I hit up a press preview of the Metropolitan Museum of Art's newest special exhibit, Superheroes: Fashion and Fantasy. The exhibit features a variety of, how do you say, costume pieces?Originally intended to show off existing and prototype clothing/bodywear that is designed to actually enhance one's physical abilities, the works became an exploration of the symbolism and metaphor inherent in superheroes, and experimentation with those symbols and iconography surrounding superheroes. To sum it up, a bunch of famous designers created works based in some part on existing superheros' costumes.
Some of them are very crazy-runway fashion-y, but there are also some really interesting costumes that play with the basics behind hero costumes. I took a bunch of pictures for you guys to preview before you drop by. They're more runway than they are utilitarian (designed by the likes of Dolce and Armani), but they do give an interesting insight into the way different kinds of hero costumes are designed.
Takes on Superman, Spider-Man, The Flash and more after the jump....
Sponsored by Armani, who was onhand to give a little speech all in Italian. I left those pictures out, since he was wearing a suit that didn't include emblems, armor, spandex, or a cape of any kind.
First on the list was of course, Superman. The designers did a bit more playing around with the iconography of Supe's than re-imagining his costume, but Alex Ross in the background is a nice touch. They also had the original Supes movie costumes on display with a ghosting effect that transformed the mannequin wearing the costumes from Superman back to Clark Kent. Unfortunately the way it was set up taking photos didn't really work very well.
Here's a little taste of the Spider-man area. Most of these outfits were various evening gowns with hints of webs in them. Personally I found them pretty boring in terms of exploring Spidey's costume. Taking one of the most iconic costumes in comics and parsing it down to webs on a dress isn't really that interesting.
These lycra/spandex suits are actually speed suits, designed to help athletes move faster, specifically speed skaters or runners. As you can see by the backdrop, they are Flash inspired. This was the stuff I found pretty cool, as they were designing costumes that had real life applications and were still a throwback to comics.
A couple of flying suits, including a glider suit (back) and glider wings equipped with twin turbine engines capable of generating enough thrust to propel a person through the air. They can both actually be used and do work at what they do, which is let you move freely through the air (though I believe parachutes are required when one actually goes to land).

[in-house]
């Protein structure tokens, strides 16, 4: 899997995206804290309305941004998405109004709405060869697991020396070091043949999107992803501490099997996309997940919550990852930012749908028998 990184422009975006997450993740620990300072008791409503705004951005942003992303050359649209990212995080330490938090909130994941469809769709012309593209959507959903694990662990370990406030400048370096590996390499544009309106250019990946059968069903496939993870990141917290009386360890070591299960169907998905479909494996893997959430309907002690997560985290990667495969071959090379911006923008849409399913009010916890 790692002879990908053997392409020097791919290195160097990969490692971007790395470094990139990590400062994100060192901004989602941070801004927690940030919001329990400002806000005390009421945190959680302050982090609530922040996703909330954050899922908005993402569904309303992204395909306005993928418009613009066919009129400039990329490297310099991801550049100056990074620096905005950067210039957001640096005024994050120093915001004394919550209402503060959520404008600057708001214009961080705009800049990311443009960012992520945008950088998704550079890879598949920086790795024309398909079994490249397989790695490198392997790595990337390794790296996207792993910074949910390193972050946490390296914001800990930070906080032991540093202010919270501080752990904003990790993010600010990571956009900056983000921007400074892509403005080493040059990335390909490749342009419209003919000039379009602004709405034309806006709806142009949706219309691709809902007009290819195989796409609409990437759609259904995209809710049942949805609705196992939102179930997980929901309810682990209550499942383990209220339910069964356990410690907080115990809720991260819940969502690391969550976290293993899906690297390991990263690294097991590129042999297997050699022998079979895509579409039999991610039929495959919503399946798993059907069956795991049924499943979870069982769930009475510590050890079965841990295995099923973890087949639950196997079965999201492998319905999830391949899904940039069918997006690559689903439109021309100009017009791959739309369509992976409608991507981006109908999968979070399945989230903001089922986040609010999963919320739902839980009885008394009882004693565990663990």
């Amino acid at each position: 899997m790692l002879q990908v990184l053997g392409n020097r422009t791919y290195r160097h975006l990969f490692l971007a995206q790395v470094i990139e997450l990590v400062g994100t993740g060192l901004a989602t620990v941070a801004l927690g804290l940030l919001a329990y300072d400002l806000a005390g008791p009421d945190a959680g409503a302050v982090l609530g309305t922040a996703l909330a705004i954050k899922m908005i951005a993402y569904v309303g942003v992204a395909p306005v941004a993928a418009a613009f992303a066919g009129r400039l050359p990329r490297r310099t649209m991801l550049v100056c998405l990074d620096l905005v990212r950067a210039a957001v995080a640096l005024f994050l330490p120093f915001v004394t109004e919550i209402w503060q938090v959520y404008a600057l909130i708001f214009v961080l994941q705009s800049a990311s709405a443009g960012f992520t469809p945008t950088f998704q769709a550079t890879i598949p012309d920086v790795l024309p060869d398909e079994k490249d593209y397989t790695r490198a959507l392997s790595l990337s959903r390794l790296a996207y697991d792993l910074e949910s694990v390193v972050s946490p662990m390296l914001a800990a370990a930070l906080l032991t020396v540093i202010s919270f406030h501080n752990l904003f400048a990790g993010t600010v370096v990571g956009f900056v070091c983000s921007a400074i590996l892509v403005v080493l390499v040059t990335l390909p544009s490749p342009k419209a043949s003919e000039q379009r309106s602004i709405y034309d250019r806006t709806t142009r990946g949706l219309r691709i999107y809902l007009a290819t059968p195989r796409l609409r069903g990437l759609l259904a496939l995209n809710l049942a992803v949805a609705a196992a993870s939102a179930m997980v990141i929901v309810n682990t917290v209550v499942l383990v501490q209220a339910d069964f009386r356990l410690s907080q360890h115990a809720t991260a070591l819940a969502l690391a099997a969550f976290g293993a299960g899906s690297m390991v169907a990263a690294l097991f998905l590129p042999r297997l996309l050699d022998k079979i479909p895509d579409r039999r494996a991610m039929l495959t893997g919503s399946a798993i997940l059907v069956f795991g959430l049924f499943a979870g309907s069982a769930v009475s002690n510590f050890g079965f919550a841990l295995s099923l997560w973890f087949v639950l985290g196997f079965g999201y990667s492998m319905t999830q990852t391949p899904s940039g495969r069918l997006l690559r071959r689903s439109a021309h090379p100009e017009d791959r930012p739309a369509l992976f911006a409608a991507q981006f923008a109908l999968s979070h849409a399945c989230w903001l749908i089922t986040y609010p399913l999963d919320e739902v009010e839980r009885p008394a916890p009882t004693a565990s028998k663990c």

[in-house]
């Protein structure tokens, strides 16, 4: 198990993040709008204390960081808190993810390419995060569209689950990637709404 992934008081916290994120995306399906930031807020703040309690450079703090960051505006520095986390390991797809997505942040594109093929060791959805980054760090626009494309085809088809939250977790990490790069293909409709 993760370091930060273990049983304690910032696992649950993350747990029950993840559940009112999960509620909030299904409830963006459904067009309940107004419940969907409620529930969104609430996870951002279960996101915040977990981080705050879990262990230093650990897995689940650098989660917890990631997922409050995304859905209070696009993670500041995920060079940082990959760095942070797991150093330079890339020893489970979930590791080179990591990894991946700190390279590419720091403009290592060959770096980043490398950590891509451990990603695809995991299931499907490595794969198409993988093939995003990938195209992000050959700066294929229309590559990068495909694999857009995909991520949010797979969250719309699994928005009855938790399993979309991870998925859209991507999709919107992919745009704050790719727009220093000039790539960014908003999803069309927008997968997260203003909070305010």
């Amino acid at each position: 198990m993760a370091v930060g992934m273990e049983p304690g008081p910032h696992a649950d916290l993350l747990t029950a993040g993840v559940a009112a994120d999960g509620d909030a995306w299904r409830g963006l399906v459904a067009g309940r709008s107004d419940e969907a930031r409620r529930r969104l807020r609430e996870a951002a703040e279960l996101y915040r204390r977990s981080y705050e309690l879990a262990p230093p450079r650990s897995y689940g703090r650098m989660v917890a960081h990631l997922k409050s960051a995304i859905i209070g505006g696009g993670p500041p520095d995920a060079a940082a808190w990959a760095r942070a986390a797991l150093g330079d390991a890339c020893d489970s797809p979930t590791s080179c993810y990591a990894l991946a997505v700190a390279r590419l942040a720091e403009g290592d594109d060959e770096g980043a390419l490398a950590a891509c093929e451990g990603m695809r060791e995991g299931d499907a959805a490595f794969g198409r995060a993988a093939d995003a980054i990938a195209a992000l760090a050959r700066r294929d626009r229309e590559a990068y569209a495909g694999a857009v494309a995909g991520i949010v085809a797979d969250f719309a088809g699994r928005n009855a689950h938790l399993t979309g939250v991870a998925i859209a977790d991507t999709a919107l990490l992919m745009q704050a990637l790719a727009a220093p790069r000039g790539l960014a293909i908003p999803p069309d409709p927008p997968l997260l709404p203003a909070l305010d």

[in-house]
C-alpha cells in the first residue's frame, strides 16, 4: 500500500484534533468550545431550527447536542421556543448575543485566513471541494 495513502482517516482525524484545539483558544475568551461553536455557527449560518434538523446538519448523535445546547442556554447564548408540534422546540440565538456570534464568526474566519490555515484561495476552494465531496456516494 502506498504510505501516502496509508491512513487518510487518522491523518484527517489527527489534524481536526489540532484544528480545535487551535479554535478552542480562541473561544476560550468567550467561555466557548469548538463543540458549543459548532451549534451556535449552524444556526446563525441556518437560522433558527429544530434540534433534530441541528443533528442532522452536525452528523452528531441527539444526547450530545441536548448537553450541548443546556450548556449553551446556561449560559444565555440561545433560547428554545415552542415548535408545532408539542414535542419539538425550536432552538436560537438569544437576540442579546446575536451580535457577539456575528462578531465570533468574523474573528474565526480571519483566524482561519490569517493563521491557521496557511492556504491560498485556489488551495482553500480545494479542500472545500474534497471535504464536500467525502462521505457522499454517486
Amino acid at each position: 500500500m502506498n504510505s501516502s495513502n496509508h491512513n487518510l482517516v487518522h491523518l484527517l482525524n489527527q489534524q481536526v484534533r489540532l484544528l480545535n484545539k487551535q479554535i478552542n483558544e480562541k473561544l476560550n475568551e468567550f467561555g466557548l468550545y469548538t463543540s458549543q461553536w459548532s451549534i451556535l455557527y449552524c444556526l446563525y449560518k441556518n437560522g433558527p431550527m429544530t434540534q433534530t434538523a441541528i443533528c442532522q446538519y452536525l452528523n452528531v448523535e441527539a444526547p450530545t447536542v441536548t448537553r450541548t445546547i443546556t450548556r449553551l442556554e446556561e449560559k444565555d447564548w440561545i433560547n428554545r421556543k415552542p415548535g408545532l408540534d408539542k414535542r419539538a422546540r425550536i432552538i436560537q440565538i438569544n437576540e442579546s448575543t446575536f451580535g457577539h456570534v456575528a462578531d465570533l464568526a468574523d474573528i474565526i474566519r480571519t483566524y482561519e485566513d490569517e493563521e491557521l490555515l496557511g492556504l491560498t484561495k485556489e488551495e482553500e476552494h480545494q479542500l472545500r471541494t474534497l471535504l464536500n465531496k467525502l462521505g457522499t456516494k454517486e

The original costume worn my Lynda Carter for the Wonder Woman series. They split the heroes up into archetypes, armored, mutant, speed, patriotic, etc. This is the centerpiece of the patriotic section.
I actually really enjoyed these two costumes in the Patriotic display. They remind of a lot of Sandman (obviously), and also of the sort of non-costume but still emblematic Starman.
The "mutant" heroes area, which focusing more on clothing that symbolized mutation rather than served any utilitarian purpose, was really gorgeous.
The exhibit touched upon the way that female characters are portrayed primarily as sexual creatures to be viewed by men. A variety of Catwoman inspired costumes played with fetish and revealing clothing. Surprisingly they weren't even that risque compared to a lot of comic book fodder. I'm not going to go into depth here, but their touch on sexism and misogyny in comics was greatly appreciated.
This lady was reporting for Marvel and making all sorts of cheesy jokes in her little snippets. Oh Marvel.com, you and your quirky pink haired reporters.
The "armored" heroes area, showing a variety of "armored costumes" touching on both Iron Man and Batman as examples. That's the actual Iron Man suit used in the movie. I'm pretty sure that costume in front of it was what Witchblade creators originally wanted, until they were told that it hurts to get punched in the boob. (kidding)
I couldn't for the life of me get a clear shot of this costume, but I really like the human bullet motif going on, with the entire top and helmet designed like shell casings and bullets. There was also a female version, and of course I couldn't help but think of the new Bulleteer.
This was one of my favorite designs. It looks like a costume straight out of Batman Beyond, and I really love it. The use of armor-like materials and the big bulky armored arms look really cool, I was really looking for more stuff like this, things that looked like they could almost make their way into the comics.
Also exciting, they had issues of characters first appearances on the wall, actual issues. I've never wanted to steal something from the Met as much as I did right then.
And lastly, maybe the BEST reason to come to this exhibit is the chance to see this:Ladies and Gentlemen, when else are you going to see huge statues of the Big Three in the atrium of the Metropolitan Museum of Art?
That's it for now. If you're interested take your behind over to the Metropolitan Museum of Art where this exhibit will be showing until September 1st.